Make sure all products in the installation work together as a complete system. Furthermore, some shower drain systems offer easier installation — for example, linear drains. Installers need to create a slope in only one direction, compared with a conventional four-way, compound slope used with center-point drains. In addition, this single pitch improves drainage, giving water one uniform path to the drain, and minimizing installation errors and hazardous standing-water "dead spots."   

Watch this video for step-by-step instructions on how to install a complete QuickDrain ShowerLine linear drain shower system.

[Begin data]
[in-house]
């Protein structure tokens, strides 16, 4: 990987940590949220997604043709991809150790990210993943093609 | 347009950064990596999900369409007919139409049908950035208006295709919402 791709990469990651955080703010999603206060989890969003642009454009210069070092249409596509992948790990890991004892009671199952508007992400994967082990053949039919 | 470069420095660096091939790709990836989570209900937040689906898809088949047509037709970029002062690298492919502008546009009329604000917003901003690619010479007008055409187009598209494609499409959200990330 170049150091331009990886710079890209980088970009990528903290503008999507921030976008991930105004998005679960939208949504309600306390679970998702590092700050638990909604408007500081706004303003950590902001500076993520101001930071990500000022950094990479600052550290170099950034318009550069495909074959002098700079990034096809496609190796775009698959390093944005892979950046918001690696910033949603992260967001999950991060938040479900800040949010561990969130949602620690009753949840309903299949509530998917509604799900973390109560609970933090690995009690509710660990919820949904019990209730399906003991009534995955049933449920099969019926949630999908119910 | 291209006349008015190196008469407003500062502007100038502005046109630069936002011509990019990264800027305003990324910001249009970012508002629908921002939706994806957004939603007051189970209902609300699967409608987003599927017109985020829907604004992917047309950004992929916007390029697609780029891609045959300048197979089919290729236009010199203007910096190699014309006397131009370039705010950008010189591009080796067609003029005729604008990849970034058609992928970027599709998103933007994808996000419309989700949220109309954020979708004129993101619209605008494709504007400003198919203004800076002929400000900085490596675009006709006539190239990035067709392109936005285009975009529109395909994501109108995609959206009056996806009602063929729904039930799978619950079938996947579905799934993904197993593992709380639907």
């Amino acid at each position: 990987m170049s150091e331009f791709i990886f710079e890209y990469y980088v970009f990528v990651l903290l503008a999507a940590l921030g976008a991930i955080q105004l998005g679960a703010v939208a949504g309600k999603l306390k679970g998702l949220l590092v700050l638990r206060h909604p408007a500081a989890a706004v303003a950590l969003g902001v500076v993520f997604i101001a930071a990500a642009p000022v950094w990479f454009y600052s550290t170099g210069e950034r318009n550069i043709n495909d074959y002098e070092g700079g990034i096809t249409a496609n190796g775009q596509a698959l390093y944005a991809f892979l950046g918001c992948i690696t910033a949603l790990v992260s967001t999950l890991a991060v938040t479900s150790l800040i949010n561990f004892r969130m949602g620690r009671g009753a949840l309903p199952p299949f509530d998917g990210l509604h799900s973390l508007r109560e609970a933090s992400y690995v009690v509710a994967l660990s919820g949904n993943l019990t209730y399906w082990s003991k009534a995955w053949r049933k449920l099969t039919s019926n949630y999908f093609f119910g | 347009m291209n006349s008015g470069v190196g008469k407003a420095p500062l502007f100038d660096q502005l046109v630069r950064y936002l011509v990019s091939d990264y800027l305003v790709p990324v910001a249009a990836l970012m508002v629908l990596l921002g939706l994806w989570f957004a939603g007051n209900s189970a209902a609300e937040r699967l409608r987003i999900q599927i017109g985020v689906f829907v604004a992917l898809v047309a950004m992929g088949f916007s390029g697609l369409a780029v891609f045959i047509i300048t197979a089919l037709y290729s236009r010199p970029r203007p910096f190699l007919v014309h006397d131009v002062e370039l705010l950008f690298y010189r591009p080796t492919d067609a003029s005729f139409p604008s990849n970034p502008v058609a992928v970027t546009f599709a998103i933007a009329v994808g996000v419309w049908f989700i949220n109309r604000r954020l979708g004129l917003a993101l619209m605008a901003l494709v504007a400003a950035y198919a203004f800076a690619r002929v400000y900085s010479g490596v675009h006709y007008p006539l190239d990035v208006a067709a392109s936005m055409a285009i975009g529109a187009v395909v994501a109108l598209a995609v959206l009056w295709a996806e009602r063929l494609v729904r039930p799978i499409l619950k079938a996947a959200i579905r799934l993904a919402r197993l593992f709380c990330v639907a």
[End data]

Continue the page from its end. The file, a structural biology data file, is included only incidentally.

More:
QuickDrain PET Quick Slope panels, made of 100%-sustainable products, affordably accommodate shower footprints between 26 to 72 inches, with an interlocking design that can be quickly and easily modified to any size or shape directly on-site. QuickDrain also provides complete membrane or liquid waterproofing kits.  

QuickDrain Shower Pan

Always follow manufacturer recommendations for mortar bed and liquid-applied waterproofing product applications. 

5. Improper shower pan liner installation 

Traditional shower floors incorporate a liner as a waterproof membrane between the pre-pitch and mortar bed.    

Be sure to apply silicone caulk around the surface of the inner flange when you assemble the drain base and install the shower pan liner. (But, as mentioned above, don't overdo it.)   

Again, it is imperative that the liner not interfere with the drain's weep holes.